Caregiving is an endurance marathon run on a steeplechase course with you as the sole runner. Each day you start a new obstacle course. You choose which obstacles to avoid, skirt around or tackle head on.
Your reward at the end of the day – knowing you made it through another day. You get some satisfaction when things went well or better than the day before. Tangible rewards are few. Most family caregivers are unpaid. They squeeze caregiving in between jobs and their own busy family lives.
Pay for family caregivers is a political topic whose profile is rising and becoming more vocal. Perhaps, some day caregivers will be compensated in part or in full for the time and service they give to their family members. Being able to live rent free and have a car in exchange for the responsibility of day to day care may be the most financial reward a caregiver can receive right now.
The intangible rewards are few but they can mean more in the long term.
- Caregiving is revealing. You see your charge in every mood and situation. They may be your mother or father but when you’re the caregiver you see them as individuals. They had lives, dreams and ideas long before you came into their lives.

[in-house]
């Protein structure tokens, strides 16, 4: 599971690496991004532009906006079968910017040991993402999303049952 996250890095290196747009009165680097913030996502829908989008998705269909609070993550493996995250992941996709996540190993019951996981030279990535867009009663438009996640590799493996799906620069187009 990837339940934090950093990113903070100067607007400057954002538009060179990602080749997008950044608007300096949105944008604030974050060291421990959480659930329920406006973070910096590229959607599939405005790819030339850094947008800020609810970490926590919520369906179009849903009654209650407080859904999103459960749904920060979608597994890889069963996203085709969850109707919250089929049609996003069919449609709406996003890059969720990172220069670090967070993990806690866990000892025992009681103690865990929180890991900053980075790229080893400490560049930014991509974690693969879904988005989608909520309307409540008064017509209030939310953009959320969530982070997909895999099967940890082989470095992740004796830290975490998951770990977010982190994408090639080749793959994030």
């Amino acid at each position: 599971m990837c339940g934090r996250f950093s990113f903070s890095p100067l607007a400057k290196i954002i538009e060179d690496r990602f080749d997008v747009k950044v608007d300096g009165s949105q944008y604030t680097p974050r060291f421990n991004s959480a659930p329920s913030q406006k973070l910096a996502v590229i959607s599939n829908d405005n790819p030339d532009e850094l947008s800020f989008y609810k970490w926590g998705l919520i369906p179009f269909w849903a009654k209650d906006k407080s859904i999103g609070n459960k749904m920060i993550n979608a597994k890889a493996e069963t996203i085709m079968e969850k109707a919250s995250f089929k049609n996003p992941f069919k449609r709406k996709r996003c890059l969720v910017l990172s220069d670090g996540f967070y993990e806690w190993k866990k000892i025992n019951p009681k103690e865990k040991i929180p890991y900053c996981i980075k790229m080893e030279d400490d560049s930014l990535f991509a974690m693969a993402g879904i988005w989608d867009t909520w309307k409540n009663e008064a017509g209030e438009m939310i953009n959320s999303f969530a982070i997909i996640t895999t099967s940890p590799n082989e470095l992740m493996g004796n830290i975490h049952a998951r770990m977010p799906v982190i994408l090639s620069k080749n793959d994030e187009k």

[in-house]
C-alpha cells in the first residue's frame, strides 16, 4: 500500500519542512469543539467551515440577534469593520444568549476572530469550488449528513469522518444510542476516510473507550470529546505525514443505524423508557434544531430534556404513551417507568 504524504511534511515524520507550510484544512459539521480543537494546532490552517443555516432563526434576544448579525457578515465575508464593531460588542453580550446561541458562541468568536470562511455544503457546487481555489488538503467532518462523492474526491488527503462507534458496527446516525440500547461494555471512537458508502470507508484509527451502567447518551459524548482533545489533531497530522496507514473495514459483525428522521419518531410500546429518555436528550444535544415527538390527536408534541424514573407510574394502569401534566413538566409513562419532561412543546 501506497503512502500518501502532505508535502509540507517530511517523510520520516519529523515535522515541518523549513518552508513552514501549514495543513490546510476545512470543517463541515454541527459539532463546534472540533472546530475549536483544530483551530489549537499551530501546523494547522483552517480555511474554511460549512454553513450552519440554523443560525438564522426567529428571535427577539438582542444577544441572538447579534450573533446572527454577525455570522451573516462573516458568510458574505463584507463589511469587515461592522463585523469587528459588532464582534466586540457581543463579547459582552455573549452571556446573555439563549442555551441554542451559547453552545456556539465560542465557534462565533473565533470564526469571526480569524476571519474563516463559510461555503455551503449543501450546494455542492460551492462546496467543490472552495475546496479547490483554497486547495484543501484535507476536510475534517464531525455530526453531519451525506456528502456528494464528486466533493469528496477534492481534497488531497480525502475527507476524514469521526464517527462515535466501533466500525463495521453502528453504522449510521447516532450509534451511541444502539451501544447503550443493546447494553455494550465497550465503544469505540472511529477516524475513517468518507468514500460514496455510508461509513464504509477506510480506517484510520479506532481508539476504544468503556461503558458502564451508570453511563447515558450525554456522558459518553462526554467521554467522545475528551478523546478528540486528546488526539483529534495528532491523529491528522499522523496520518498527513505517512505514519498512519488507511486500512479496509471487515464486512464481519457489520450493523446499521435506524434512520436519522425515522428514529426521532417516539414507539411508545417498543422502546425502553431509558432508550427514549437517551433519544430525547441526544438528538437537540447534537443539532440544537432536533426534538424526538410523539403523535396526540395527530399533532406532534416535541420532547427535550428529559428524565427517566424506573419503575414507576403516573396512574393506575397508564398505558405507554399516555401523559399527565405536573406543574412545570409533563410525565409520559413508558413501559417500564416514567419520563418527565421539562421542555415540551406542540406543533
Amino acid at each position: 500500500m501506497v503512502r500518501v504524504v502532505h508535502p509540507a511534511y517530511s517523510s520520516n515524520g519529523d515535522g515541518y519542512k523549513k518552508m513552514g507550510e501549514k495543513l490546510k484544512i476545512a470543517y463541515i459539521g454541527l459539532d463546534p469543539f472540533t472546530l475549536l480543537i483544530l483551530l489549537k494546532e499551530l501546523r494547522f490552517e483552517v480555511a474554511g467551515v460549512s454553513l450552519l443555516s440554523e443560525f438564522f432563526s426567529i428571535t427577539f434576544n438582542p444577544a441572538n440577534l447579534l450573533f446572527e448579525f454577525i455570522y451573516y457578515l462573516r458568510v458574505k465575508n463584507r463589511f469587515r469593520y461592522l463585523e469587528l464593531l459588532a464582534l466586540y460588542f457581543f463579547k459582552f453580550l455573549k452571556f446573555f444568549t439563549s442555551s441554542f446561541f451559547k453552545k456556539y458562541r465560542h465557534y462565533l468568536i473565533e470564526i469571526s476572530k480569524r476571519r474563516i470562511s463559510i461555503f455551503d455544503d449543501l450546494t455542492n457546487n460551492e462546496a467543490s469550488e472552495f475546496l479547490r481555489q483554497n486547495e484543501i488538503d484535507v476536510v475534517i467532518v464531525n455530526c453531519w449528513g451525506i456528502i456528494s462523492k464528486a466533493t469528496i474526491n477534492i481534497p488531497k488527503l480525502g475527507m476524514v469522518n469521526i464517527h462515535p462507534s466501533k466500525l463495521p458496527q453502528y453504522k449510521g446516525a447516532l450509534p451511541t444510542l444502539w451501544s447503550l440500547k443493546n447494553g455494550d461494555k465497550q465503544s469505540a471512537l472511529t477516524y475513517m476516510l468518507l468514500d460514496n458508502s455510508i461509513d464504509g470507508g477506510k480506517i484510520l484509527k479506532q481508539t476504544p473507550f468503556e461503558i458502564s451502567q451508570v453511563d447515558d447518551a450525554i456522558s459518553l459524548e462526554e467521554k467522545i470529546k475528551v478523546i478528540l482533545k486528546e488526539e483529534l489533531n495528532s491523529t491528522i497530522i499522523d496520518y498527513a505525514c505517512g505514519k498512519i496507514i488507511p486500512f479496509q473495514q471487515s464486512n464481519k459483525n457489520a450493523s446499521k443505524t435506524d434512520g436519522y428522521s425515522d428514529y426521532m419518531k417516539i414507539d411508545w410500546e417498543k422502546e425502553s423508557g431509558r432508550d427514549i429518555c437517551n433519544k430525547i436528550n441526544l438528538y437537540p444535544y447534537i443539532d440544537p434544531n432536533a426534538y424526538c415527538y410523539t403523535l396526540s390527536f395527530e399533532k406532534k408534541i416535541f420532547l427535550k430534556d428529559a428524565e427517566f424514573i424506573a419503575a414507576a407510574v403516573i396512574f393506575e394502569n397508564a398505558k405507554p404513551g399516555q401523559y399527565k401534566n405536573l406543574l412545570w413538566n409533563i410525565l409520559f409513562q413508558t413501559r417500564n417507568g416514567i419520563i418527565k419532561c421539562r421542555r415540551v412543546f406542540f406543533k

- Caregiving can be a confidence booster. Few things in life challenges a person in every way as much as caregiving does. If you can manage a day spent at the hospital, the pharmacy, the store and then picking up your kids from school, future crazy days are far less maddening. You know you’ll get through it.
- Caregiving grants wisdom. You will make many mistakes and you will learn from them. You will be forced to learn new things to do and your skills will grow. You will realize that there’s more than one way of thinking and grow as a person.
Caregivers Learn to Adapt
Whatever the situation, a family caregiver adapts. Over time, it becomes an unconscious method. Something happens, you adjust. You don’t think about having to adjust. No jotting down changes to your To Do list or caregiver notes. You simply find yourself going on automatic.
Instead of preparing the lunch you had planned, you reach for soup and some rolls because you know that after a hospital stay, your loved one will need soft foods for a day or two. You change routine and decide to do the grocery run the next morning instead of later in the day. Why? Because you know your mother will be sleeping most of the morning still fatigued from her recent illness.
Is being a caregiver easy? No. It’s a job like any other. It requires time, energy, patience, commitment and a sense of humor to see the good and the bad.
One thing family caregiving is not – boring. You will be stretched psychologically, mentally and socially. You will be forced out of your comfort zone time and again.
You will not be the same person you were before. Personal growth and wisdom are the good consequences of the experience. You decide what that’s worth to you.